There is a difference between pity and understanding. One is inconsiderate and doesn't last; the other, is truly defined by redemption, tolerance, compassion, and respect. I feel like people can be truly inconsiderate of my feelings, needs, and emotions. Now, I’d be a hypocrite if I didn’t mention that I’ve been guilty of this myself. In any case, here are my issues and concerns:
First, I have Cerebral Palsy and am currently rehabilitating a, slow-healing, hamstring injury. Please, don’t assume that I can keep physical pace with you. Frankly, I never could before the injury; however, this lack of consideration in light of the injury makes me feel belittled, disrespected, and inferior. This frustrates me. Nonetheless, I would hope that the average person can respect that there are some things I simply cannot or should not do and it is not because I’m lazy. Honestly, I hate even talking about my limitations because I’ll push myself harder to keep pace with other people. I’m sensitive about saying the words, “I can’t do that” or “I shouldn’t do that.” If someone tells me to, “suck it up,” the problem is, I will, and I won’t tell them that I don’t appreciate their lack of consideration
Second, I haven’t found a job yet and have, more or less, tapped out my bank account. I tell people this every day and I do not enjoy it. In truth, I loathe it because I feel like a leach and a broken record. I don’t want to put anyone in the position of feeling obligated to pay for me. I don’t have a job and went bankrupt; unfortunately, school loans are not easily covered under bankruptcy. I hope one can be considerate of the fact that the imposition of my situation on others causes me great pain.
Third, I joke about being an “asshole” or a “bitch” because it helps me deal with the hurt and because, sometimes, I actually believe those things must be true if people say them about me. Honestly, I’d rather not feel like I’m perceived to be an “asshole” (though I do accept that I can be and have been known to be arrogant). In relation, the term “bitch” has a similar effect to “asshole,” but it’s more because I feel like one – subordinate to the will of others – because I can’t bring myself to say, “No.” Frankly, I only have one friend who has ever truly acknowledged these realities, without me saying something, and I love him for it.
Forth, I have become more passive-aggressive than I ever have been because so many people told me that I didn’t treat people with diplomacy. In response, I drastically reduced my use of colorful language in my writings, I accepted responsibility for being unemployed, I swallowed my hurt and frustration when I felt offended, and I even censored one of my songs. In turn, I resemble someone who is passive-aggressive and cannot communicate their feelings. I keep more silent than one might think, out of diplomacy, tact, professionalism, and a desire to pay my bills again someday. “The Man” wins, I will play “the game,” but I ask people to consider the cost – I engage in the idea of diplomacy willingly, not because I like it, but because my will has been broken – in caging all that is “negative” about my personality, there have been many positive casualties.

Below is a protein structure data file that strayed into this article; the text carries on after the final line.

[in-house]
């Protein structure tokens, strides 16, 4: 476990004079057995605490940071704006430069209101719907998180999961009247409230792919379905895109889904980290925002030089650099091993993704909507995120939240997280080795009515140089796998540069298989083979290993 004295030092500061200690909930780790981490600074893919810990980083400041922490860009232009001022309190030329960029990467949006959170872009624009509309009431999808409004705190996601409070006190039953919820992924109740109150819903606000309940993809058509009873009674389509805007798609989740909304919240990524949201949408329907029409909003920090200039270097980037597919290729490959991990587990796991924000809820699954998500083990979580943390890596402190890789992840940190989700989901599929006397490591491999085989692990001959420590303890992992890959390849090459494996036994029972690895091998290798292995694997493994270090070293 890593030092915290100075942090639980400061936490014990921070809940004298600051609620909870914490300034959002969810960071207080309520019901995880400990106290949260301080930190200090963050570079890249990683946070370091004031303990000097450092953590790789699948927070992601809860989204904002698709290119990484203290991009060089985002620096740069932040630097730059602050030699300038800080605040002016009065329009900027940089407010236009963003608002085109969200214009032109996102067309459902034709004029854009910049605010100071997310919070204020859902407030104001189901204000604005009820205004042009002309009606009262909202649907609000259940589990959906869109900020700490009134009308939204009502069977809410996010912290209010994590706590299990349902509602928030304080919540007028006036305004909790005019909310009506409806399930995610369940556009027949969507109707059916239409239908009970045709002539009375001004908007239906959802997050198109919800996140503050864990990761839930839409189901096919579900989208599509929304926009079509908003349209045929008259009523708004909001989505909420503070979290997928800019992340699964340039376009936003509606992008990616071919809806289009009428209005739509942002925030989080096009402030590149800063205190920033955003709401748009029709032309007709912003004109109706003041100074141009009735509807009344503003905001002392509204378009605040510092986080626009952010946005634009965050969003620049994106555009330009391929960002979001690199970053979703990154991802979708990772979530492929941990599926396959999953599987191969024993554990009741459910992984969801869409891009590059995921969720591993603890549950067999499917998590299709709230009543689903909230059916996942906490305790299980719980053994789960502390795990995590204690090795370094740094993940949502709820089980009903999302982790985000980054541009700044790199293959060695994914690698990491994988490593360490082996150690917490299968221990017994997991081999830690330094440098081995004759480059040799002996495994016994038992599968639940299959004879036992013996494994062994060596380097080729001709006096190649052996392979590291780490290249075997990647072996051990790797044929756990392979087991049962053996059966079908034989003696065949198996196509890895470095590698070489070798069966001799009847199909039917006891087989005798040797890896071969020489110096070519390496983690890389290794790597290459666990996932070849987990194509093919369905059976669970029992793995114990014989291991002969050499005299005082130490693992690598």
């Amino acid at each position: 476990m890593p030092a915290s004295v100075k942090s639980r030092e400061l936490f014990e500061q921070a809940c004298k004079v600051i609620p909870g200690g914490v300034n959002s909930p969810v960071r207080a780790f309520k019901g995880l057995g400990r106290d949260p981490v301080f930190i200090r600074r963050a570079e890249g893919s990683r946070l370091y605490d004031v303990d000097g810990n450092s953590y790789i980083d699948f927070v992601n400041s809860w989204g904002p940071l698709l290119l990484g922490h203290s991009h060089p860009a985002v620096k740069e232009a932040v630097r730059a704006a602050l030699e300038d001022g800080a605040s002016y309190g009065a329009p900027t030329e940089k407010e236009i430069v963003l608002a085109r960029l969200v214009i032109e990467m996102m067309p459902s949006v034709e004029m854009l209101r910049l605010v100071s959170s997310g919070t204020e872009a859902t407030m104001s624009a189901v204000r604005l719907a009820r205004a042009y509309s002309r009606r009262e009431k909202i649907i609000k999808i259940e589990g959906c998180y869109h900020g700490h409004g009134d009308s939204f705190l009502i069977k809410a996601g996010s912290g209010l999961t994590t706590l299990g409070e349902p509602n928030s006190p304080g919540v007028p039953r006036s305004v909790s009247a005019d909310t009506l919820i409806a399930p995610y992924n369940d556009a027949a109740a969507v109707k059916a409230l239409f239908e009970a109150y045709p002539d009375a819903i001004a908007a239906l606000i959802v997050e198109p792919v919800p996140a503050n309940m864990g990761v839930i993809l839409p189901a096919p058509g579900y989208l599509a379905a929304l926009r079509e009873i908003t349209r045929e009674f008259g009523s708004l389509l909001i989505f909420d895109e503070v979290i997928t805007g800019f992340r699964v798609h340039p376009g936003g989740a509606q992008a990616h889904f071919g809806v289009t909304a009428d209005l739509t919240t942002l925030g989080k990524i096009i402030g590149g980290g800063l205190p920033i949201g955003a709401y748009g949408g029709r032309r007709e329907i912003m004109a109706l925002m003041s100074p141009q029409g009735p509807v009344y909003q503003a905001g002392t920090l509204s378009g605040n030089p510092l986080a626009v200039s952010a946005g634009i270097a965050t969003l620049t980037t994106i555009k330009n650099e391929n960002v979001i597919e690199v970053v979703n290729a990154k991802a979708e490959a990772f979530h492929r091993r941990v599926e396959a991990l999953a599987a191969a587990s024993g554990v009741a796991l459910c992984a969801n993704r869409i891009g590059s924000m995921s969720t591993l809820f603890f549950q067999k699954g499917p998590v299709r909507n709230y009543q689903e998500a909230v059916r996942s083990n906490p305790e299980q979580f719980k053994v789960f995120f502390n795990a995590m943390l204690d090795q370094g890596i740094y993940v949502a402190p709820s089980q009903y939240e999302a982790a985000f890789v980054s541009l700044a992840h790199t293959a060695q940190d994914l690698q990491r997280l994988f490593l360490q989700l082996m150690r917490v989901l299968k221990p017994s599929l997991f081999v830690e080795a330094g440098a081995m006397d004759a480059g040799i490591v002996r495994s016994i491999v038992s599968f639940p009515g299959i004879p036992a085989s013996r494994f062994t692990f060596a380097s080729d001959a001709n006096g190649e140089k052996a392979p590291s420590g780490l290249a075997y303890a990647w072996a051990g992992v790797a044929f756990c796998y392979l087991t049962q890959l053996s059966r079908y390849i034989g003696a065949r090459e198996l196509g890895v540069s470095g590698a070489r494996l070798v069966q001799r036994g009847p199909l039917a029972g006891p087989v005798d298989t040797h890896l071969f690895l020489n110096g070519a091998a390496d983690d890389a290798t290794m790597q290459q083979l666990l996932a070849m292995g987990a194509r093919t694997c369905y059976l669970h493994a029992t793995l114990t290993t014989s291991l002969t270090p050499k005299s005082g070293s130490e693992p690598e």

Fifth, my lovely “liberal” friends, tolerance and diversity is a great pursuit, but one must be considerate enough to their more “conservative” opponents to achieve this goal (yes, I know I am guilty of failing to do this). On the flip side, my “conservative” brothers and sisters, if I disagree with you on ethics that does not make me immoral – nor does it mean I have low standards. It is one thing to champion for the acceptance and equality of the LGBTQ communities and individuals in the courts and the Church; it is another to single any group out, as if to say, the courts and the Church only alienate this one group of people. It is one thing to say or imply that homosexuality is a sin – a question I find irrelevant for a number of reasons – it is another to be a part of the Church and deny compassion, love, and grace to anyone for any reason. In a balanced, moderate, clarification, I love the LGBTQ individuals I have met, so does Jesus, they can and do produce amazing work in the name of God, and I’m not concerned with whether or not it’s a sin.
In juxtaposition, I want to extend all people groups the same love, respect, compassion, and grace because everyone needs these things. I will not place a greater emphasis on loving any one group (“liberal,” “conservative,” GLBTQ, Evangelical, agnostic, atheist, or otherwise). Love the sinner, love the saint, and leave the redemption of sin – and/or the perception of sin – to the Lord. Why do we hate when the Gospel of Jesus Christ is a proclamation of love? In the words of Lady Gaga, “I want to love you, but something’s pulling me away from you; Jesus is my virtue, Judas is the demon I cling to.” This, my friends, is the result of Original Sin, which alienates us all more than any one sin or sins.
Finally, I share these things not seeking pity, not seeking rebellion, not seeking a fight, not indulging in immorality (or the perception thereof) Ultimately, I share with you so you may understand that I feel subordinate to inconsideration.